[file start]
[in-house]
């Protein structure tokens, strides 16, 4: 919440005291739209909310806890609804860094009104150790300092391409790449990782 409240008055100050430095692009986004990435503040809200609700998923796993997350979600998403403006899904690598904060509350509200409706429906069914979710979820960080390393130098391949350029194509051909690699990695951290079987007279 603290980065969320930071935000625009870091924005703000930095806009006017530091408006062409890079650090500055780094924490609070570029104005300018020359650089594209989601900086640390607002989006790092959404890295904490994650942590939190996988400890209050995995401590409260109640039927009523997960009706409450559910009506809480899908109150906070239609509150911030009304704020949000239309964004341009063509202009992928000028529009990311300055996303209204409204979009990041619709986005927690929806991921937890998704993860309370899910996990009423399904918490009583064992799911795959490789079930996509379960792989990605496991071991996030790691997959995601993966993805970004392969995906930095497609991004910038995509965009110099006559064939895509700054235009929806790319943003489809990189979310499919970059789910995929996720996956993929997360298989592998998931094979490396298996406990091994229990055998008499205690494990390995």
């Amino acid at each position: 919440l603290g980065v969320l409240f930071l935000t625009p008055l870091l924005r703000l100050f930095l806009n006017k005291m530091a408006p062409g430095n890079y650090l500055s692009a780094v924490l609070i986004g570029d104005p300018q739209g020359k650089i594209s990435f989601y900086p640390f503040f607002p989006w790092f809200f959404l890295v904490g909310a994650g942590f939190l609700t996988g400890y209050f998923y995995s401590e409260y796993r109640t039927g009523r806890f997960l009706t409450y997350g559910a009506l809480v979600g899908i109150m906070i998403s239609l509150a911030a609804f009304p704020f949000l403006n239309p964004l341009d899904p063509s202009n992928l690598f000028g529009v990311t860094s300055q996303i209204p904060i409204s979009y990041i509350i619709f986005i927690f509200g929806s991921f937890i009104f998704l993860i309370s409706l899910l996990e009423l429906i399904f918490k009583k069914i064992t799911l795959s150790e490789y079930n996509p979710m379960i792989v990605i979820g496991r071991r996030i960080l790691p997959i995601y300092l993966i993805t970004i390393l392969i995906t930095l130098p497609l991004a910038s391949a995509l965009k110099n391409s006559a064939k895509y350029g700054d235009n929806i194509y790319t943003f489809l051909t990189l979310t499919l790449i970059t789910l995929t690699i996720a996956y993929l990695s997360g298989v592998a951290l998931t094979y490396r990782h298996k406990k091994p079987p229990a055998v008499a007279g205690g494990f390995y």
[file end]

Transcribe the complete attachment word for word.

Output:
[in-house]
């Protein structure tokens, strides 16, 4: 919440005291739209909310806890609804860094009104150790300092391409790449990782 409240008055100050430095692009986004990435503040809200609700998923796993997350979600998403403006899904690598904060509350509200409706429906069914979710979820960080390393130098391949350029194509051909690699990695951290079987007279 603290980065969320930071935000625009870091924005703000930095806009006017530091408006062409890079650090500055780094924490609070570029104005300018020359650089594209989601900086640390607002989006790092959404890295904490994650942590939190996988400890209050995995401590409260109640039927009523997960009706409450559910009506809480899908109150906070239609509150911030009304704020949000239309964004341009063509202009992928000028529009990311300055996303209204409204979009990041619709986005927690929806991921937890998704993860309370899910996990009423399904918490009583064992799911795959490789079930996509379960792989990605496991071991996030790691997959995601993966993805970004392969995906930095497609991004910038995509965009110099006559064939895509700054235009929806790319943003489809990189979310499919970059789910995929996720996956993929997360298989592998998931094979490396298996406990091994229990055998008499205690494990390995």
């Amino acid at each position: 919440l603290g980065v969320l409240f930071l935000t625009p008055l870091l924005r703000l100050f930095l806009n006017k005291m530091a408006p062409g430095n890079y650090l500055s692009a780094v924490l609070i986004g570029d104005p300018q739209g020359k650089i594209s990435f989601y900086p640390f503040f607002p989006w790092f809200f959404l890295v904490g909310a994650g942590f939190l609700t996988g400890y209050f998923y995995s401590e409260y796993r109640t039927g009523r806890f997960l009706t409450y997350g559910a009506l809480v979600g899908i109150m906070i998403s239609l509150a911030a609804f009304p704020f949000l403006n239309p964004l341009d899904p063509s202009n992928l690598f000028g529009v990311t860094s300055q996303i209204p904060i409204s979009y990041i509350i619709f986005i927690f509200g929806s991921f937890i009104f998704l993860i309370s409706l899910l996990e009423l429906i399904f918490k009583k069914i064992t799911l795959s150790e490789y079930n996509p979710m379960i792989v990605i979820g496991r071991r996030i960080l790691p997959i995601y300092l993966i993805t970004i390393l392969i995906t930095l130098p497609l991004a910038s391949a995509l965009k110099n391409s006559a064939k895509y350029g700054d235009n929806i194509y790319t943003f489809l051909t990189l979310t499919l790449i970059t789910l995929t690699i996720a996956y993929l990695s997360g298989v592998a951290l998931t094979y490396r990782h298996k406990k091994p079987p229990a055998v008499a007279g205690g494990f390995y």